Story and photos by Jim Robinson,
Metroland Media/WheelsTalk.com -
NAPA, Ca.: Always a stable seller, Nissan’s Sentra has trailed the likes of Civic, Mazda3 and Corolla but that’s about to change.
Nissan is currently in the midst of launching a whole slew of new products starting with the Pathfinder reviewed on these pages and now the seventh-generation, 2013 Sentra.
Nissan makes it easy for buyers to choose, with one engine, two transmissions and four trim levels.
The power plant is Nissan’s familiar 1.8-litre inline four-cylinder driving the front wheels producing 130 hp and 128 lb/ft of torque through a six-speed manual (on the base S and SV) or “next generation” Xtronic CVT.
Pricing on the four trims starts with the entry-level S M6/CVT at $14,848/$17,548, the SV M6/CVT at $17,548/$18,848, the SR CVT at $19,948 and topping out with the SL CVT at $22,998.
Nissan was one of the early adopters of CVTs and remains the leading proponent of the system.
The CVT used on the Sentra is equipped with a sub-planetary gear that contributes to improved fuel efficiency at high speeds and better response at lower speeds.
Fuel economy with the CVT is rated at 6.6 L/100 km city, 4.9L/100 km highway and a claimed class-leading 5.8L/100 km combined, all on regular.
The manual is rated at 7.5/5.5L/100 km city/highway. Note the CVT is better on gas than the manual, which Nissan points to as proof they are on the right track with the CVT.
Nissan starting phasing out automatics 20 years ago and to date has installed more than nine million CVTs in their vehicles.
Another factor is weight, which is reduced by 150 lb over the outgoing model plus a rather slippery 0.29 drag coefficient, which is surprising due to its large size for a compact.
With the CVT you can select either “Eco” or “Sport” or just leave it in “Normal” using rocker switches on the dash to the left of the steering wheel.
Select Eco and it changes the valve timing and transmission mapping for improved fuel economy. Go to Sport and the reverse is true with a noticeable pickup in power.
Like the 2013 Pathfinder reviewed on these pages, I was lucky enough to have a Sentra to myself for a day with no restriction on where to go.
I grabbed a SV CVT (which will probably be the volume model) and headed west towards the coast from my hotel at the north end of Napa Valley in California.
On the high-speed Highway 101, I went to Sport to get on the freeway and the engine responded well and without the “rubber banding” that so dogged early CVTs.
On the highway at the posted 65 mph limit, I pushed the Eco button and the engine immediately dropped 300 rpm like I had put on the brakes slightly. Throttle response was sluggish compared to Sport but the tach proved less fuel was being consumed.
Over more than 300 miles and some five hours of driving my average fuel consumption in a US-spec car was (US) 39.7 mpg or 5.9L/100 km.
Now I did most of the driving in Eco on roads that were primarily 35-55 mph but the fuel number, considering this was real world, impressed me.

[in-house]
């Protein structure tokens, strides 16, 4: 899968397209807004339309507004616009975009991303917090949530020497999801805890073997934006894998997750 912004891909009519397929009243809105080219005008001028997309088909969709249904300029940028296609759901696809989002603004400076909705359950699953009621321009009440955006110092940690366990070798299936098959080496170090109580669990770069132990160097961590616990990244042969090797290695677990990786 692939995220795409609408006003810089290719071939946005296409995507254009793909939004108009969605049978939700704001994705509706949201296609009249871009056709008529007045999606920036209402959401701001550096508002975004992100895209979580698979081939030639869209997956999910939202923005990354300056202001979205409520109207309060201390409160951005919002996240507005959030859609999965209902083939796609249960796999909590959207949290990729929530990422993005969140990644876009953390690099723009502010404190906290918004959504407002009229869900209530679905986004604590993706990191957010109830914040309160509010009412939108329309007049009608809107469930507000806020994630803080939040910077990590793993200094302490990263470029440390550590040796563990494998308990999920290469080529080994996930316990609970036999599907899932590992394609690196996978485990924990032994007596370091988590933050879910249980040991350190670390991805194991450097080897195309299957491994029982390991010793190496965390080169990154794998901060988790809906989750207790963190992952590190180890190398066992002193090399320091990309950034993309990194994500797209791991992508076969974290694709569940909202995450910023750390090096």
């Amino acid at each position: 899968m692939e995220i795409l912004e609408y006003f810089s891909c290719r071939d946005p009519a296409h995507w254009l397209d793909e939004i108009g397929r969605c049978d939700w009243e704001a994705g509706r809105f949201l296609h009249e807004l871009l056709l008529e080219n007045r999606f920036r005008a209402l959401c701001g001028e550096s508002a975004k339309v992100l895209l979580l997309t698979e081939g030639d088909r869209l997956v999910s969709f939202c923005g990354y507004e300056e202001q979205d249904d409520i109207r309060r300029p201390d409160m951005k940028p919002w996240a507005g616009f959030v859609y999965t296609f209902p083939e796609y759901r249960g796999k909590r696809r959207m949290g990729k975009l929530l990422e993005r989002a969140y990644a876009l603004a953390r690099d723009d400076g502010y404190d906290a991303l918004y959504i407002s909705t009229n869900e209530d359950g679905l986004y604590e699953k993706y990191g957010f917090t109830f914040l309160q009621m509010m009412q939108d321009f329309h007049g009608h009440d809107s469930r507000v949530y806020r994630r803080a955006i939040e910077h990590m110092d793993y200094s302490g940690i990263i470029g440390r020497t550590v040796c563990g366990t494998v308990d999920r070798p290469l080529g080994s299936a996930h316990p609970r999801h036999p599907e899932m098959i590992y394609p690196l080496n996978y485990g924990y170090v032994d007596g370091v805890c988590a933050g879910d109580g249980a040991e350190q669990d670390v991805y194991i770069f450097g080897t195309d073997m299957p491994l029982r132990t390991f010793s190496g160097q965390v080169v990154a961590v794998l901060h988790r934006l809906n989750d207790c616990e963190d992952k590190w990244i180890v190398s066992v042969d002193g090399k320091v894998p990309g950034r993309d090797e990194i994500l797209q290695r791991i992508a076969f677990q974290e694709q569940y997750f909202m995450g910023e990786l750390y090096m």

The 2013 Sentra is slightly longer and lower than the 2012 model, but looks bigger. It has been restyled with the twin arrow grille treatment now being used by both Nissan and Infiniti, and overall it is a pleasant design but not bold.
Inside it’s another story with available leather and maple wood trim, but it’s the instruments that stand out for their clarity and simplicity.
The main gauges are Nissan’s Fine Vision electroluminescent design that are backlit even in daylight, providing a high-quality look that is also easy to read thanks also to the large numbers for aging eyes.
But it is in the back seat where the Sentra shines, with legroom of 949.96 mm and that’s with the front seats all the way back. The rear seat is a standard 60/40 split folding design, offering versatile access to the 428 litres (15.1 cu ft) of trunk space, which is 57 litres larger than the 2012 Sentra.
The SV model I drove was fitted with the NissanConnect system with Navigation that includes a Hands-Free Text Messaging Assistant. It not only reads incoming text messages and allows drivers to reply without taking their hands off of the steering wheel, but also gives real-time fuel prices, flight times and weather updates. It also allows Streaming Audio via Bluetooth and a largish 5.8-inch touch-screen monitor.
I never text anytime to anybody, but I did use the Navi system extensively. I know the highways and byways of Napa/Sonoma pretty well and this was a chance to go down a number of roads I’d seen before but was afraid of getting lost on, as the rolling hills in this area look relatively the same in all directions.
Acquisition in real time between where I was on the road and where it showed I was on the screen is almost instantaneous, which shows just how far these systems have progressed even on economy cars.
At one point I got turned around in the Town of Petaluma, home of the World Arm-Wresting Championship, which put it on the map. Zooming in and out with the system, I found the right road out of town as simple as that.
With a cloudless sky and temperatures at 73 degrees F, there was no need to try the available dual zone air conditioning which is still a rarity in this segment.
At the end of the day, I came away impressed by not just the mileage but the ease of handling on a wide range of road surfaces and speed limits.
Like the transformed Pathfinder CUV, the 2013 Sentra shows Nissan is getting its compact contender back in high gear.
Nissan Sentra 2013 as a glance
BODY STYLE: Compact sedan.
DRIVE METHOD: front-engine, front-wheel-drive.
ENGINE: 1.8-litre, DOHC inline four-cylinder (130 hp, 128 lb/ft)
FUEL ECONOMY: (Regular) CVT, 6.6/4.9/5.8L/100 km city/highway/combined.
CARGO: 428 litres (15.1 cu ft)
TOW RATING: Not recommended
PRICE: S, M6/CVT, $14,848/$17,548; SV M6/CVT, $17,548/$18,848; SR CVT, $19,948; SL CVT, $22,998